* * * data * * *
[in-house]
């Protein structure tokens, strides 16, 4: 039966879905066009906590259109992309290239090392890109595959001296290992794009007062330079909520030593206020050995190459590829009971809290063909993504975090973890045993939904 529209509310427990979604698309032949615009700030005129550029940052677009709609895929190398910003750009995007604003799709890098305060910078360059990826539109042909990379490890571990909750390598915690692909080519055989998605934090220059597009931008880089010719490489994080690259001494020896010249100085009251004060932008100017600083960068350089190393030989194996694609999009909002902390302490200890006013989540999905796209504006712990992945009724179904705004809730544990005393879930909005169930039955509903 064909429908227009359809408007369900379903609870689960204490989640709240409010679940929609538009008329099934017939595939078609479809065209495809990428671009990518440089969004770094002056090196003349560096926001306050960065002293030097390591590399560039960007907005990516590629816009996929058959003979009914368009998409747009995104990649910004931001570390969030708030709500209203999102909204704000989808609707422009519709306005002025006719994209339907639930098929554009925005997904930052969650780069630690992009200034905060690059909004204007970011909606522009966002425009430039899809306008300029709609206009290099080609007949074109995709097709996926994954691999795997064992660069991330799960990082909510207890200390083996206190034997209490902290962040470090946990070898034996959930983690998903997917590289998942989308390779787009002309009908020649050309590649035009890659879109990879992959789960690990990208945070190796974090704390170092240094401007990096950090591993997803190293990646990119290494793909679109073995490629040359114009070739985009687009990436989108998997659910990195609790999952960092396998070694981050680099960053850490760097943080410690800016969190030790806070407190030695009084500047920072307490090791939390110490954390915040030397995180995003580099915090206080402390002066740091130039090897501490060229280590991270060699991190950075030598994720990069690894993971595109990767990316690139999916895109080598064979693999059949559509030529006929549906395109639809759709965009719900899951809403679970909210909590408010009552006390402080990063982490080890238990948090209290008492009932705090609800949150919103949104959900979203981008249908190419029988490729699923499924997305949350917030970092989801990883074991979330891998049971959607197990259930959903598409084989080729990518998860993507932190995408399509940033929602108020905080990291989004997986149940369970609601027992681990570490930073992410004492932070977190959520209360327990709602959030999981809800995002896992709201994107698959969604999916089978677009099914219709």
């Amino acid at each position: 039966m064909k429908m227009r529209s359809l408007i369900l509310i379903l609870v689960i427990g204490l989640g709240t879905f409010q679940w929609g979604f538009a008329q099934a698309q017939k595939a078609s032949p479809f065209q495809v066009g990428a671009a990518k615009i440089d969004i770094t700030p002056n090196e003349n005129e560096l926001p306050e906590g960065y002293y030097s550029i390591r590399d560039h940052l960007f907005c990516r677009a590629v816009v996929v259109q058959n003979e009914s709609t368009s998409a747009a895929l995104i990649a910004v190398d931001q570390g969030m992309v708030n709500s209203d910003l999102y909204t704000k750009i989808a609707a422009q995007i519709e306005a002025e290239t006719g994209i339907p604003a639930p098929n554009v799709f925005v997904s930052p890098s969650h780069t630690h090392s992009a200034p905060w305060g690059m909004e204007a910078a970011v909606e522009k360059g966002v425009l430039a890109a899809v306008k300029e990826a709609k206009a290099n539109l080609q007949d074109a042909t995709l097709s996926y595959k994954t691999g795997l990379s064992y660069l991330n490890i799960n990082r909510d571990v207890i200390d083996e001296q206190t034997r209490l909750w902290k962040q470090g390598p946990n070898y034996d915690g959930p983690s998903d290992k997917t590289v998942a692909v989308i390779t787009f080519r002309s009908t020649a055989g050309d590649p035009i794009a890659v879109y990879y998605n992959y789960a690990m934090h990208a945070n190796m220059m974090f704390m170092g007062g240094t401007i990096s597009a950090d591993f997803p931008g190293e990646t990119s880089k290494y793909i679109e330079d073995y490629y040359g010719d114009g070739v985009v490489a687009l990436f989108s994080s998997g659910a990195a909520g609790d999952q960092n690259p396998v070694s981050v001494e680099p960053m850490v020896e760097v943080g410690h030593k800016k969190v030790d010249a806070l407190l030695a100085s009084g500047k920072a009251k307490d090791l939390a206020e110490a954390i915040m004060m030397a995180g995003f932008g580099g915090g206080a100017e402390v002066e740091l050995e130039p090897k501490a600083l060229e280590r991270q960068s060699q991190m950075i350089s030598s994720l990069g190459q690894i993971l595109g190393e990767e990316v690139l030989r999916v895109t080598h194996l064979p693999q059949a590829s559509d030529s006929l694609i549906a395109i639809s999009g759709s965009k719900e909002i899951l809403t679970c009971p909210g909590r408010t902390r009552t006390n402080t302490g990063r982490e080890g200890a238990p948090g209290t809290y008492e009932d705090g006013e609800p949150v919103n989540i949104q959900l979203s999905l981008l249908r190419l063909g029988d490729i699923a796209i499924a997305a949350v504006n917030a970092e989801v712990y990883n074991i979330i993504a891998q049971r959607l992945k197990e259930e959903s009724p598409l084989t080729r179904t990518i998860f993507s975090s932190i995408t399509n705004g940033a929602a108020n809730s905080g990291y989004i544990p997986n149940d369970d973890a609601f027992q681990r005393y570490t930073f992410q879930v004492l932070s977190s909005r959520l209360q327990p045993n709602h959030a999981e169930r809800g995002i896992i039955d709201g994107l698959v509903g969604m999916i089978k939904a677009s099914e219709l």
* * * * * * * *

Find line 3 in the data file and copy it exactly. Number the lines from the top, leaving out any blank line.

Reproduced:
């Amino acid at each position: 039966m064909k429908m227009r529209s359809l408007i369900l509310i379903l609870v689960i427990g204490l989640g709240t879905f409010q679940w929609g979604f538009a008329q099934a698309q017939k595939a078609s032949p479809f065209q495809v066009g990428a671009a990518k615009i440089d969004i770094t700030p002056n090196e003349n005129e560096l926001p306050e906590g960065y002293y030097s550029i390591r590399d560039h940052l960007f907005c990516r677009a590629v816009v996929v259109q058959n003979e009914s709609t368009s998409a747009a895929l995104i990649a910004v190398d931001q570390g969030m992309v708030n709500s209203d910003l999102y909204t704000k750009i989808a609707a422009q995007i519709e306005a002025e290239t006719g994209i339907p604003a639930p098929n554009v799709f925005v997904s930052p890098s969650h780069t630690h090392s992009a200034p905060w305060g690059m909004e204007a910078a970011v909606e522009k360059g966002v425009l430039a890109a899809v306008k300029e990826a709609k206009a290099n539109l080609q007949d074109a042909t995709l097709s996926y595959k994954t691999g795997l990379s064992y660069l991330n490890i799960n990082r909510d571990v207890i200390d083996e001296q206190t034997r209490l909750w902290k962040q470090g390598p946990n070898y034996d915690g959930p983690s998903d290992k997917t590289v998942a692909v989308i390779t787009f080519r002309s009908t020649a055989g050309d590649p035009i794009a890659v879109y990879y998605n992959y789960a690990m934090h990208a945070n190796m220059m974090f704390m170092g007062g240094t401007i990096s597009a950090d591993f997803p931008g190293e990646t990119s880089k290494y793909i679109e330079d073995y490629y040359g010719d114009g070739v985009v490489a687009l990436f989108s994080s998997g659910a990195a909520g609790d999952q960092n690259p396998v070694s981050v001494e680099p960053m850490v020896e760097v943080g410690h030593k800016k969190v030790d010249a806070l407190l030695a100085s009084g500047k920072a009251k307490d090791l939390a206020e110490a954390i915040m004060m030397a995180g995003f932008g580099g915090g206080a100017e402390v002066e740091l050995e130039p090897k501490a600083l060229e280590r991270q960068s060699q991190m950075i350089s030598s994720l990069g190459q690894i993971l595109g190393e990767e990316v690139l030989r999916v895109t080598h194996l064979p693999q059949a590829s559509d030529s006929l694609i549906a395109i639809s999009g759709s965009k719900e909002i899951l809403t679970c009971p909210g909590r408010t902390r009552t006390n402080t302490g990063r982490e080890g200890a238990p948090g209290t809290y008492e009932d705090g006013e609800p949150v919103n989540i949104q959900l979203s999905l981008l249908r190419l063909g029988d490729i699923a796209i499924a997305a949350v504006n917030a970092e989801v712990y990883n074991i979330i993504a891998q049971r959607l992945k197990e259930e959903s009724p598409l084989t080729r179904t990518i998860f993507s975090s932190i995408t399509n705004g940033a929602a108020n809730s905080g990291y989004i544990p997986n149940d369970d973890a609601f027992q681990r005393y570490t930073f992410q879930v004492l932070s977190s909005r959520l209360q327990p045993n709602h959030a999981e169930r809800g995002i896992i039955d709201g994107l698959v509903g969604m999916i089978k939904a677009s099914e219709l």